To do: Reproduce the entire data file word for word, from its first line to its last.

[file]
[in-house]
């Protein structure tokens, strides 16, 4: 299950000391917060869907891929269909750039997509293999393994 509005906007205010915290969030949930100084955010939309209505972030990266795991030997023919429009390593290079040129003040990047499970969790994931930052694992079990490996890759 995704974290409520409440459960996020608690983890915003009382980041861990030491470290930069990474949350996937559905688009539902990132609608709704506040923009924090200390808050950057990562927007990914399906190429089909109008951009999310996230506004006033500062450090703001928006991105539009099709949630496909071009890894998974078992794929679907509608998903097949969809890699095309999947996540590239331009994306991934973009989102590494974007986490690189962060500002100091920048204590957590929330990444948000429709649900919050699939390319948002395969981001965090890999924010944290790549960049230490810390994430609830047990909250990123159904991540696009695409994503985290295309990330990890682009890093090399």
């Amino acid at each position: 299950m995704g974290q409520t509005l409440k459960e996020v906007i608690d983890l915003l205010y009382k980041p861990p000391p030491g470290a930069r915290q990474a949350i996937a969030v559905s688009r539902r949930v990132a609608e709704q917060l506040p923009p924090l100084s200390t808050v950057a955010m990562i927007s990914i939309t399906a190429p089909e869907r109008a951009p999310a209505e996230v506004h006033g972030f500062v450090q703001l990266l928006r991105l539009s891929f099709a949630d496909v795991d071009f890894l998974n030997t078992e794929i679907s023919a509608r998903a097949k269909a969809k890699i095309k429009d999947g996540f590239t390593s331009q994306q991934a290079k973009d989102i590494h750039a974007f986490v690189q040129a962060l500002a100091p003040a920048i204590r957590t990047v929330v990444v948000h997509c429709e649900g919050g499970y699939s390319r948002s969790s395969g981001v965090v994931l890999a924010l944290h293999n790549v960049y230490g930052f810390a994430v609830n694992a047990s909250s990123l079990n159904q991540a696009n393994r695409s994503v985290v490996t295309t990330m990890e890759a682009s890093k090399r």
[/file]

[in-house]
């Protein structure tokens, strides 16, 4: 299950000391917060869907891929269909750039997509293999393994 509005906007205010915290969030949930100084955010939309209505972030990266795991030997023919429009390593290079040129003040990047499970969790994931930052694992079990490996890759 995704974290409520409440459960996020608690983890915003009382980041861990030491470290930069990474949350996937559905688009539902990132609608709704506040923009924090200390808050950057990562927007990914399906190429089909109008951009999310996230506004006033500062450090703001928006991105539009099709949630496909071009890894998974078992794929679907509608998903097949969809890699095309999947996540590239331009994306991934973009989102590494974007986490690189962060500002100091920048204590957590929330990444948000429709649900919050699939390319948002395969981001965090890999924010944290790549960049230490810390994430609830047990909250990123159904991540696009695409994503985290295309990330990890682009890093090399």
């Amino acid at each position: 299950m995704g974290q409520t509005l409440k459960e996020v906007i608690d983890l915003l205010y009382k980041p861990p000391p030491g470290a930069r915290q990474a949350i996937a969030v559905s688009r539902r949930v990132a609608e709704q917060l506040p923009p924090l100084s200390t808050v950057a955010m990562i927007s990914i939309t399906a190429p089909e869907r109008a951009p999310a209505e996230v506004h006033g972030f500062v450090q703001l990266l928006r991105l539009s891929f099709a949630d496909v795991d071009f890894l998974n030997t078992e794929i679907s023919a509608r998903a097949k269909a969809k890699i095309k429009d999947g996540f590239t390593s331009q994306q991934a290079k973009d989102i590494h750039a974007f986490v690189q040129a962060l500002a100091p003040a920048i204590r957590t990047v929330v990444v948000h997509c429709e649900g919050g499970y699939s390319r948002s969790s395969g981001v965090v994931l890999a924010l944290h293999n790549v960049y230490g930052f810390a994430v609830n694992a047990s909250s990123l079990n159904q991540a696009n393994r695409s994503v985290v490996t295309t990330m990890e890759a682009s890093k090399r």